HOME SCHOOL BOOK REVIEW
Book: The Invisible Playmate: A Story of the Unseen, with Appendices
Author: William Canton
Publisher: University of Michigan Library, republished c. 2009
Related website: http://www.lib.umich.edu (publisher)
Language level: 1
(1=nothing objectionable; 2=common euphemisms and/or childish slang terms; 3=some cursing and/or profanity; 4=a lot of cursing and/or profanity; 5=obscenity and/or vulgarity)
Recommended reading level: Suitable for anyone
Rating: **** 4 stars (GOOD)
Reviewed by Wayne S. Walker
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Canton, William. The Invisible Playmate: A Story of the Unseen, with Appendices (published in 1896 by Stone and Kimball, New York City, NY; republished c. 2009 by University of Michigan Library). William Canton (1845–1926) was a British poet, journalist and writer, now best known for his contributions to children’s literature. These include his series of three books, beginning with The Invisible Playmate, written for his daughter Winifred Vida (1891-1901). He was born at Chusan in China to a Catholic family of civil servants. His childhood was spent mostly in Jamaica. He studied for the priesthood at Douai and later in Paris, but eventually abandoned the priesthood as a vocation to become a teacher and writer and later left the Roman Catholic Church to become a Protestant. He worked as a journalist in Glasgow, where he became editor of the Glasgow Weekly Herald and later a leader-writer for the Glasgow Herald. In 1891 he moved to London, where he worked for the religious book and magazine publisher W. Isbister, later being appointed as editor of the Sunday Review and the Sunday Magazine. He also contributed articles and poems to Good Words.
Canton’s early poetry was highly regarded in his lifetime. In addition, he published literature about Winifred, such as The Invisible Playmate: A Story of the Unseen, with Appendices (1894), which purports to be a series of letters which he had received from a man whose first daughter had died and who was raising his second daughter to think of her dead older sister as an “invisible playmate.” The second daughter apparently ends up dying as well. The appendices are three other items, “Rhymes About a Little Woman,” “An Unknown Child-Poem,” and “At a Wayside Station,” all of which are specifically mentioned in the story of The Invisible Playmate. Two other books in the series are W. V. Her Book (1896) and W. V’s Golden Legend (1898). In 1901 Canton’s own daughter died suddenly at the age of ten. He resigned from Isbister, though he did publish recollections of his daughter, In Memory of W. V. (1901).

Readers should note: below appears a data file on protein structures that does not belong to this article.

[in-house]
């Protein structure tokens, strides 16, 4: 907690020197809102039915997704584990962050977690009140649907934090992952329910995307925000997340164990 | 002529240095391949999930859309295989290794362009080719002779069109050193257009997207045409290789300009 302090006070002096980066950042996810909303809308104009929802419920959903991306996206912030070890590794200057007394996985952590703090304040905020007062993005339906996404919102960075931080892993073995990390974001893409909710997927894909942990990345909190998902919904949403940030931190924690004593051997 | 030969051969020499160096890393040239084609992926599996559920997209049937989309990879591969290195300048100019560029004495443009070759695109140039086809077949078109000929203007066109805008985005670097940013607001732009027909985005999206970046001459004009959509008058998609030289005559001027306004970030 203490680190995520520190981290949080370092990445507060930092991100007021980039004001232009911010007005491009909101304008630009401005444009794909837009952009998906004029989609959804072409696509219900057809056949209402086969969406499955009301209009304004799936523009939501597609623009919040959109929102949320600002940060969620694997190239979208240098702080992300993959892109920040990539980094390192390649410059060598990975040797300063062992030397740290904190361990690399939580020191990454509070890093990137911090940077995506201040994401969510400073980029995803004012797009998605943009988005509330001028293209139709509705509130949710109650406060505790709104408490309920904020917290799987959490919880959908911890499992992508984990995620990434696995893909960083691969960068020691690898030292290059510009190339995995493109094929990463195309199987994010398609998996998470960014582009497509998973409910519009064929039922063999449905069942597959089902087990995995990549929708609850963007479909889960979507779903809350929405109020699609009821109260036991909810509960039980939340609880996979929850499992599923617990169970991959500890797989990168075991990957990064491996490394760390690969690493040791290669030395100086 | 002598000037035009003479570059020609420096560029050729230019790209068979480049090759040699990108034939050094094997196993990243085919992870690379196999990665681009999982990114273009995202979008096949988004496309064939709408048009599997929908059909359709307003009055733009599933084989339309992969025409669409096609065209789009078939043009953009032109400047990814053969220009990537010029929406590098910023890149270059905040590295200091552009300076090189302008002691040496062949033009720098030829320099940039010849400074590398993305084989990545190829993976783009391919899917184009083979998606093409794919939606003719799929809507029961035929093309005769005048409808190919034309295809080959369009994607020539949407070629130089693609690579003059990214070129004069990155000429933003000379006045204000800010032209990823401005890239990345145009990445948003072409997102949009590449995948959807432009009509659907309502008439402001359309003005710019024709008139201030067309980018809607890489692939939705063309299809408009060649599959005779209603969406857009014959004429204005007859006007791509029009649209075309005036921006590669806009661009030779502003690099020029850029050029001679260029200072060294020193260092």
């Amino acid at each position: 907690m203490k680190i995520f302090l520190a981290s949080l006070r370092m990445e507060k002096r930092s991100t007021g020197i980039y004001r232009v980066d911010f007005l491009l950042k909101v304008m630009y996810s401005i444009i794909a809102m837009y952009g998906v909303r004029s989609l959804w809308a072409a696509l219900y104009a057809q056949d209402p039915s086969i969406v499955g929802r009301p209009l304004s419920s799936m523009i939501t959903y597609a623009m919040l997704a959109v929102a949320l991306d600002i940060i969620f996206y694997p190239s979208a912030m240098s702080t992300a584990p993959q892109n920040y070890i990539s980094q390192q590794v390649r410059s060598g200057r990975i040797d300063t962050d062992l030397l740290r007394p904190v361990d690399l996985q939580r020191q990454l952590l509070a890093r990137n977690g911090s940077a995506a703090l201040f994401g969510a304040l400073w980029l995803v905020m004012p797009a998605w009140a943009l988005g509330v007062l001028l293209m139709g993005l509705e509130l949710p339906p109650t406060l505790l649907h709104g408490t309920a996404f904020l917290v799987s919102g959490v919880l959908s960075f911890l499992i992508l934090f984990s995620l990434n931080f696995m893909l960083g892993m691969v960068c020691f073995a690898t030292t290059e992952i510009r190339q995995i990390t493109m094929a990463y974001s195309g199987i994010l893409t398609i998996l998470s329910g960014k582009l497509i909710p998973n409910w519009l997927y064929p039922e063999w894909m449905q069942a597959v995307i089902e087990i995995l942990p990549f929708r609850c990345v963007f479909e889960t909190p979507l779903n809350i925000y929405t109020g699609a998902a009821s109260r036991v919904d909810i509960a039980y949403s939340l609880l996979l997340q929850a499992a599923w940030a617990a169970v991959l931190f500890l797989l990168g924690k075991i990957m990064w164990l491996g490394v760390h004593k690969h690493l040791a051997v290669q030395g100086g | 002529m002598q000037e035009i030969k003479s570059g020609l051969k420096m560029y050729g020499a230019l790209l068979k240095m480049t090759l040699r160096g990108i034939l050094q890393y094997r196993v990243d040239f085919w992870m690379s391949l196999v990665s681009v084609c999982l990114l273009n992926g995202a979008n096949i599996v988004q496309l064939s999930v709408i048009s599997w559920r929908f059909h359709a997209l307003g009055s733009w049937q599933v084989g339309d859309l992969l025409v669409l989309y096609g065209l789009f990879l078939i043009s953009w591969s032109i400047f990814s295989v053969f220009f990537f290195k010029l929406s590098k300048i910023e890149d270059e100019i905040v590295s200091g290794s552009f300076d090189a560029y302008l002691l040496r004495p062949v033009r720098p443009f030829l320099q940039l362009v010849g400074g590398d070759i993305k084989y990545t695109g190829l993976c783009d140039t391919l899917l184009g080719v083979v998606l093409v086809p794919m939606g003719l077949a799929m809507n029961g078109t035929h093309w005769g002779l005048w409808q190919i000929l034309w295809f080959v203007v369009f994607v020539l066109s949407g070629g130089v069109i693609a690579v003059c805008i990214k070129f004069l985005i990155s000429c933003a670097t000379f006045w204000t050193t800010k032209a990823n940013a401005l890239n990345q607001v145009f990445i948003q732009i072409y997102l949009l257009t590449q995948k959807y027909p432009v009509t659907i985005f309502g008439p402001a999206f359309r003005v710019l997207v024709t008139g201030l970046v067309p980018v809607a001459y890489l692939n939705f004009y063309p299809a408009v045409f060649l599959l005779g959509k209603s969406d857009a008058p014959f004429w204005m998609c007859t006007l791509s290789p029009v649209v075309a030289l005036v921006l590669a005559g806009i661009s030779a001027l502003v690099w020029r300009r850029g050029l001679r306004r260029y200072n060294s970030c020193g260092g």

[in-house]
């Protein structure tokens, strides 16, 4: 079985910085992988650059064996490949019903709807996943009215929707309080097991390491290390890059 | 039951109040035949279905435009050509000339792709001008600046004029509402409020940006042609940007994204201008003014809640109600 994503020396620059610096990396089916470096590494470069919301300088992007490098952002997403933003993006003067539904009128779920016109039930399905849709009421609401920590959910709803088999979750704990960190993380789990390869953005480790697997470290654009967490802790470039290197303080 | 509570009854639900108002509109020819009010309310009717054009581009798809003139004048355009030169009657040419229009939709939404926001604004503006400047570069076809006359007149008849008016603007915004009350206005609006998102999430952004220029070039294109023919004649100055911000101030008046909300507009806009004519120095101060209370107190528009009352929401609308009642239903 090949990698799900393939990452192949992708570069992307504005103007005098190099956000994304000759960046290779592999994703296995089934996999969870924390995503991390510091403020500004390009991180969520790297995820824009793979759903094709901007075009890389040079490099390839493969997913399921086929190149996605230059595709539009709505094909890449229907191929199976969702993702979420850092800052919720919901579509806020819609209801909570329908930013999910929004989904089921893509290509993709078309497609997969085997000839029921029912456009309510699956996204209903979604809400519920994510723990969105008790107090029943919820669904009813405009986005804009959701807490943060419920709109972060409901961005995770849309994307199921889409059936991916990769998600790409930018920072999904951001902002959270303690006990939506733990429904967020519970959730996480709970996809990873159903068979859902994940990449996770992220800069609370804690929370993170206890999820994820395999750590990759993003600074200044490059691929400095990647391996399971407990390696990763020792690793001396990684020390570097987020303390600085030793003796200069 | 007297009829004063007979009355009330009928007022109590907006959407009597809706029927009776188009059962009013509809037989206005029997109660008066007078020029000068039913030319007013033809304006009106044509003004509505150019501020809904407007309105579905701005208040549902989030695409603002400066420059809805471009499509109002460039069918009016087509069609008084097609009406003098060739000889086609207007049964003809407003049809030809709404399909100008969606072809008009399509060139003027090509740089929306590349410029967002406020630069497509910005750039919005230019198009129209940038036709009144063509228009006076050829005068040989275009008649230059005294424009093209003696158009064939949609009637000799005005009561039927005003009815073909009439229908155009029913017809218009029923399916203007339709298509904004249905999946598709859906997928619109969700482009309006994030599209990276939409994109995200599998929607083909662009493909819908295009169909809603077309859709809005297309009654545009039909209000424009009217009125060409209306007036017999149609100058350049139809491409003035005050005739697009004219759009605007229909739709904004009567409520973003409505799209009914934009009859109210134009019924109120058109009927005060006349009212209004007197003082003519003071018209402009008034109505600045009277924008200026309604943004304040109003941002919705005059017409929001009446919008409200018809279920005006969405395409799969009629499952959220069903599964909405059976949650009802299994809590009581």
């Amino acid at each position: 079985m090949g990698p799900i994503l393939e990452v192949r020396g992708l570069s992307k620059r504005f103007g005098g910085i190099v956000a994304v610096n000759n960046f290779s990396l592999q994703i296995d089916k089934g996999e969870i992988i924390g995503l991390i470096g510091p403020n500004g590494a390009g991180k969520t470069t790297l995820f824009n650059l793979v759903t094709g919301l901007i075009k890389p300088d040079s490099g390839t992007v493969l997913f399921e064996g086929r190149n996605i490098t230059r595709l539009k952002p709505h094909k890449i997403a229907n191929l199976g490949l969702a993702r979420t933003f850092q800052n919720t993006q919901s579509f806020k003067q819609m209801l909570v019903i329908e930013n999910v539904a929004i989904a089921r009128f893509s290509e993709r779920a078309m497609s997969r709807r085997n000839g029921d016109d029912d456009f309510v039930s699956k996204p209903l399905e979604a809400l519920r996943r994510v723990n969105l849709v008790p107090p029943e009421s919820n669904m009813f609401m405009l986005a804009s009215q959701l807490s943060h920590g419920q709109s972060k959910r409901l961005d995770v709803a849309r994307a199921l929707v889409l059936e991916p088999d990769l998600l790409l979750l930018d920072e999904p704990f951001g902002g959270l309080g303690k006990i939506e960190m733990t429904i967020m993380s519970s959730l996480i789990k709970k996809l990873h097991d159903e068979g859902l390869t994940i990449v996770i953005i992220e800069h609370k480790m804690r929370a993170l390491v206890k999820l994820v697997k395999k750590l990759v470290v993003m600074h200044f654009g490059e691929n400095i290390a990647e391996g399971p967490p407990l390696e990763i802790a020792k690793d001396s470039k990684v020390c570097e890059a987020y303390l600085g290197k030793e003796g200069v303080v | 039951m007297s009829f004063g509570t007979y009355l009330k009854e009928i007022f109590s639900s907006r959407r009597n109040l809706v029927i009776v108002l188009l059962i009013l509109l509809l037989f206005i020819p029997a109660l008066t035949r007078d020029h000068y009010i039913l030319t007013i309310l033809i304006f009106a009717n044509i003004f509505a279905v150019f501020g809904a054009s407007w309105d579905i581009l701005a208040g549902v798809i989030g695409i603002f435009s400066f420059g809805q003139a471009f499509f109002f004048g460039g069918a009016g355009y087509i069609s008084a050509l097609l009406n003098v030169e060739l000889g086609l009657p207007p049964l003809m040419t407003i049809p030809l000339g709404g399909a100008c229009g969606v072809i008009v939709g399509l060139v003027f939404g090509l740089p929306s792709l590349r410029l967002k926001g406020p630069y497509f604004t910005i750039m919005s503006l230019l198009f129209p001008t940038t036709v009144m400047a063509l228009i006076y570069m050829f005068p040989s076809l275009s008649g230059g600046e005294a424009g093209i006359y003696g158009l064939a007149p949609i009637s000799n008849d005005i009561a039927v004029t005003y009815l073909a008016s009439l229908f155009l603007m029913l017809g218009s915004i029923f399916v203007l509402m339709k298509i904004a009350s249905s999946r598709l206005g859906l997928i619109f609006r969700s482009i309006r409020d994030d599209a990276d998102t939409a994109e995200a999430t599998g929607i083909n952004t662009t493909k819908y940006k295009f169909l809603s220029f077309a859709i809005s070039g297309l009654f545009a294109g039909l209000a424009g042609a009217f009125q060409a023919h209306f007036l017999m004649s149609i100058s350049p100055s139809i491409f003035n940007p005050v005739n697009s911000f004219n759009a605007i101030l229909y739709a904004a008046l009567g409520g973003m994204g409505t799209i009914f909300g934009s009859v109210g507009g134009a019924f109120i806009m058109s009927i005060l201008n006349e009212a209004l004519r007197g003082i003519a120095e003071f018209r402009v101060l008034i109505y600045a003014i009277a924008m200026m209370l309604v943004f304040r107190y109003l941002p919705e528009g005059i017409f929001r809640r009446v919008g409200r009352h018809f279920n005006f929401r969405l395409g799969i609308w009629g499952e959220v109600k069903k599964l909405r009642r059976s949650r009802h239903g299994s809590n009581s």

Canton then took up the offer to write the official history of the Bible Society, which he hoped would comfort him. The nine volume history took five years to complete. After finishing it in 1910, he devoted himself to children’s literature and historical works, including The Bible and the Anglo-Saxon People (1914) and The Bible Story (1915). Canton’s later work was more religious in emphasis, but his output almost ceased after the death of his daughter. In 1913 Canton began a new religious poem The Mask of Veronica, but it was unfinished at his death. I do not now recall offhand who recommended The Invisible Playmate to me or where the recommendation came from. It is an odd book, but one thing that I will say for it is that there is a pervasive, underlying belief in the unseen world and life after death. Several other editions have been published, such as those by Kessinger Publishing (2007), Ulan Press (2012), Leopold Classic Library (2015), and Sagwan Press (2015), some of which combine The Invisible Playmate with W. V. Her Book and In Memory Of W. V.